If you leave a lover alone with her thoughts for twenty-four hours, here is what will happen:
She will start by pining, consumed by her own sighs, and lost in the memory of her beloved. He occupies her thoughts day and night. She is in love to the point of distraction. Nothing holds her attention. She won’t take food or water. She will starve before she ever sees her beloved again. Her thoughts take a turn.
Her beloved is dead. His horse and carriage have turned over. He was killed in a duel. The victim of a political assassination. He jumped off the side of a cliff. The thought destroys her. There is no life after him. She goes through a list of things she has to live for, and nothing comes to mind. She doesn’t have time to mourn him. Her imagination is running away. She is coming up with fifty ways to die. She can live no more. Her life is already over. She throws herself into the abyss of despair.
All feeling is gone. She is cold and calculating. All she needs is a plan. She thinks about flinging herself off a cliff, too. Maybe she’ll drown or drink cyanide. The possibilities are endless. She’s enraptured by her own imagination. How else could she do away with herself? A knife to the femoral arteries. Her father’s revolver he keeps in a drawer in the study. There’s some rope laying around. She could make a noose and tie herself to the willow tree outside.
The willow tree. This is where her beloved first touched her hand. She wasn’t wearing any gloves, and he touched her! A reason for living springs to mind. Maybe he’s not dead. She has no proof. She has been locked in this room for far too long. Despair metamorphoses back into hope. Her heart begins to thaw. She decides to eat the first morsel of food she’s had in days. Clarity returns. Love reigns in her heart once more.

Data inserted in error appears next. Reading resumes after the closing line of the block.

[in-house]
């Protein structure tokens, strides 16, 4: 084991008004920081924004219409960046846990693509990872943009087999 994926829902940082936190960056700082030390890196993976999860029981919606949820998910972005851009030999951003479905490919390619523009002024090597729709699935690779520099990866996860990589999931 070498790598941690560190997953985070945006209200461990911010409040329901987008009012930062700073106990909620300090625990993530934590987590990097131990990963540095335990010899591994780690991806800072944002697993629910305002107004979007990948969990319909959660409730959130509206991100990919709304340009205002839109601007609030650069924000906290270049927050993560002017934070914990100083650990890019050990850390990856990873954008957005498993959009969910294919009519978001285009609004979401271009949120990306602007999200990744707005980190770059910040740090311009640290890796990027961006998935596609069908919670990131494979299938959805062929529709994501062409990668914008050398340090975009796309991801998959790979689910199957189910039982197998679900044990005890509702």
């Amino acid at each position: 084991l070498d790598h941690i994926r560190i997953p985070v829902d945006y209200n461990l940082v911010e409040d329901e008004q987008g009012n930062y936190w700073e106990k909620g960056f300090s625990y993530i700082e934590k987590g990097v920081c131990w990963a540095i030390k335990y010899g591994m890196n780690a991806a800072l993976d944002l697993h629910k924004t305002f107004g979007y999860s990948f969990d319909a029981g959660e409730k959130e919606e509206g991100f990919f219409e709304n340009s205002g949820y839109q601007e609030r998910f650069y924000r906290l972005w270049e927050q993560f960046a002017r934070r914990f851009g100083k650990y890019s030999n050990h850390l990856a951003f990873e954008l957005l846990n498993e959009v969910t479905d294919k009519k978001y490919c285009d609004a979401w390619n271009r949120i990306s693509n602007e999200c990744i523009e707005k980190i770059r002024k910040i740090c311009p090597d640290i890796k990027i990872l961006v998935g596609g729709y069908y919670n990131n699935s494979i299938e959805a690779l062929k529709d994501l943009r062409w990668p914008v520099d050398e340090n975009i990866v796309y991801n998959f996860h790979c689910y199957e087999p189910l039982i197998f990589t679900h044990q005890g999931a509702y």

Now she is flying. She takes no notice of the time. The sun rises and the sun sets. This is all she notices. She is optimistic. She finishes the duties she’s left neglected for the last fortnight. There is a tray of letters in the hall she hasn’t read yet. There is one from her beloved, and she really knows now that he is not dead. The letter is short. Her optimism fades to mortification.
He hates her. She has never been so absolutely certain of anything in her entire life. She couldn’t be sure he was dead. She’d rather him dead than hate her. She won’t give him the satisfaction of killing herself. He will have to hold on to his own hatred for her. She turns red. Her anger flares up. She has done nothing to deserve this. The burning inferno inside her turns cold. Her stomach drops.
What if she has done something to deserve his ill favor? She reads the letter over and over again. He has not said what she has done wrong. She makes a new list. The new list makes her want to die, too. It is everything she has done wrong ever in his presence.
She was too cold. She was too capricious. She was too bold. She was too honest. She had the audacity to approach him. Her manners were too affected. He hated her gowns. Her coiffure was too gaudy. Her curls too tight. She had no accomplishments. She was undomesticated. She showed her concern too soon. She preferred the tender charms of Petrarch to Baffo’s sonnets. Everything is wrong.
The willow tree. She should hang herself there. She has the memory all wrong. She has blown things wildly out of proportion. He didn’t touch her. He merely stumbled and grazed her arm. Her imagination has magnified the smallest detail. She has lost all sense. She can’t think straight.
The next morning she doesn’t get out of bed. The maid comes and wakes her up. There is a gentleman caller in the drawing room. It all comes back to her. It is the fifteenth of the month. Her beloved is downstairs waiting for her. She wants to fall to pieces when she sees him.